- Invent instruments and find objects for myself to play on, make sound sculptures/environments/installations/performances/poems and has also made a little sculpture and visual art.
At the same time, I've always but occasionally done critical writing on the subjects/themes of music, instruments, philosophy, politics, surrealism and skepticism.
- My creative point of view originates in surrealism which is a more or less moral attitude about the human condition and potential with not only artistic but also political and philosophical consequences.
Hence, the choice of art form is not so essential but the choice of attitude towards human creativity and human life and its conditions. The relations, criticisms and independence from the academy, press and other representatives of the art world, and whatever is established as “successful” or “good culture”, is very distanced. In fact, we often avoid to talk about art and artists whenever possible, and prefer to talk about imagination, sensibility, the poetic phenomenon, adventure, opposition and revolt. However, the outcomes of creativity manifest themselves very often in this society as art. Many of my things are hard to label between visual or musical art, if it's an instrument or installation, if it's a performance piece or a composition or an instrument, which makes me wonder how to e.g. categorize it on my website or whenever someone asks for a label. The reason I don't care so much which form it is, is that I don't care about the limits between the arts, or the concepts, or to be specialized in a field, and because the important thing for me is not to master an instrument or a technique, or to be established on a scene but to follow my inspiration wherever that takes me. Professionalism, education and labels are irrelevant in this view, but the power of the imagination and of the images created on the psyche and the whole human organism are what matters.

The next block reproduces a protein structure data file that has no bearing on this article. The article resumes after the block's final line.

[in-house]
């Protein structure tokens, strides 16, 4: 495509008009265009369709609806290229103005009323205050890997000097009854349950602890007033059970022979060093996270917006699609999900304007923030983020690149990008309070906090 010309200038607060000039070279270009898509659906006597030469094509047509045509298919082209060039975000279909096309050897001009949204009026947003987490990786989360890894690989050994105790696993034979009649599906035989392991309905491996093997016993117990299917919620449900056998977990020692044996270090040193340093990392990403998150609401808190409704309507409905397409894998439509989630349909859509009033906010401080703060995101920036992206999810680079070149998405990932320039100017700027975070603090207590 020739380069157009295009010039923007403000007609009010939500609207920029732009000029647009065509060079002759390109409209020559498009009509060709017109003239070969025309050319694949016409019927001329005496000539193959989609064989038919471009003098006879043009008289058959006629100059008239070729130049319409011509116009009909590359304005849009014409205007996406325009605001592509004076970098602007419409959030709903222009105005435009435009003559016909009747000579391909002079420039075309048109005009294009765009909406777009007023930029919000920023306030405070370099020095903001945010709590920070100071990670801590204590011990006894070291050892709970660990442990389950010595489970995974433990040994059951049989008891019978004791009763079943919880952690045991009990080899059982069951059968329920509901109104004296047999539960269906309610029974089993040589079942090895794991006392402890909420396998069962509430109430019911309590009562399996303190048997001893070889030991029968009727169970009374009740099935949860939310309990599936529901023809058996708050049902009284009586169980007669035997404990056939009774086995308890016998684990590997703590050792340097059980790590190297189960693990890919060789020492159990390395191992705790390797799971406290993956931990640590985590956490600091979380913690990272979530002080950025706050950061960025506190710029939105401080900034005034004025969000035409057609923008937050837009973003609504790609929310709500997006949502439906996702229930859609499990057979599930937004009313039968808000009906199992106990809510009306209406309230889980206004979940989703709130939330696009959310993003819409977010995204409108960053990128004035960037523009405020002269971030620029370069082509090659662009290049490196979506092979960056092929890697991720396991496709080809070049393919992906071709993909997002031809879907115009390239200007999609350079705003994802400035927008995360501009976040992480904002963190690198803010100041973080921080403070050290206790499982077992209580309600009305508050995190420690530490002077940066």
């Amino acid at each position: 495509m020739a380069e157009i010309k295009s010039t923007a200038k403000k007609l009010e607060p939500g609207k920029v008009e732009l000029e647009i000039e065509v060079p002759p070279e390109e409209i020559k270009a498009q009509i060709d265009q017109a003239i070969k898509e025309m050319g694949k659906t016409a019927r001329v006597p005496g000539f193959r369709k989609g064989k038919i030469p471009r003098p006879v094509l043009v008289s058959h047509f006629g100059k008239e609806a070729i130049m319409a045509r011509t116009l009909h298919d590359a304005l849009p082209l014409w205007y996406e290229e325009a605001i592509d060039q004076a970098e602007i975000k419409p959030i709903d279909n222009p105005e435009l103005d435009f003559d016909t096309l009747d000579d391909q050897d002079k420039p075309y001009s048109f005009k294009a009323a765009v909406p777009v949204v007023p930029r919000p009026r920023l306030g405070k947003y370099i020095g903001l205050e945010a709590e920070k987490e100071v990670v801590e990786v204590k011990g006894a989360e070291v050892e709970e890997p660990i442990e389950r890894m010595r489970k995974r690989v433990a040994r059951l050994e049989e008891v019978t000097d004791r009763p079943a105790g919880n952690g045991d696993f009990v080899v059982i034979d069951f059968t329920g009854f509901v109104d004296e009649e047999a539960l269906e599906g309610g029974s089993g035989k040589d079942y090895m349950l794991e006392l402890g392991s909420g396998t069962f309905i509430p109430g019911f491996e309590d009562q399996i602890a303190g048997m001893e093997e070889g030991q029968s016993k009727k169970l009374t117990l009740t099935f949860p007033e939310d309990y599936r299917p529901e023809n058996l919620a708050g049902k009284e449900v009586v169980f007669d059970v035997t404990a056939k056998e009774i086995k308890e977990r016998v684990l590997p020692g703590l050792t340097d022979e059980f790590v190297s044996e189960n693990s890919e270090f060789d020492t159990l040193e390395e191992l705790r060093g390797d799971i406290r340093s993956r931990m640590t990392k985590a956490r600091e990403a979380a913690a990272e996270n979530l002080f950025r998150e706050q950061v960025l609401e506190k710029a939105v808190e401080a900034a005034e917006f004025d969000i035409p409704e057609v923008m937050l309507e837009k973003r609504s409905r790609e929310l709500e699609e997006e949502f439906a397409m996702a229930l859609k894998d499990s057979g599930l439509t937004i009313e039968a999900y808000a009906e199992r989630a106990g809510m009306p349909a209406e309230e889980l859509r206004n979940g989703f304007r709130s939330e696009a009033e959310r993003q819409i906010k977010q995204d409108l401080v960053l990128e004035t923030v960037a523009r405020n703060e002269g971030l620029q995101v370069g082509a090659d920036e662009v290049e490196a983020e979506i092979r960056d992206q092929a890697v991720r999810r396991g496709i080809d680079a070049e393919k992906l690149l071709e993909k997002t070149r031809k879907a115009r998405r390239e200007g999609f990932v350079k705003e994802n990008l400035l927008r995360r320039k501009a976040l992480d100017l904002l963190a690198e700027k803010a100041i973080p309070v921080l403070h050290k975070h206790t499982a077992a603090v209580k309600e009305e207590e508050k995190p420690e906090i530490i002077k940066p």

- In the surrealist circles very often through collective games, like different versions of “translation” games where one thing inspires something new through free association. I especially like games involving walks in the city, where you can find things on the street or give spontaneous gifts to each other, which are meant to be “interpreted” into something else, in whatever medium. I have also had concerts where someone presents pictures or objects to be interpreted directly into music. That seems to work without any problem or hesitation.
I've also worked with poems and let them suggest ways to work with materials to make sounds with.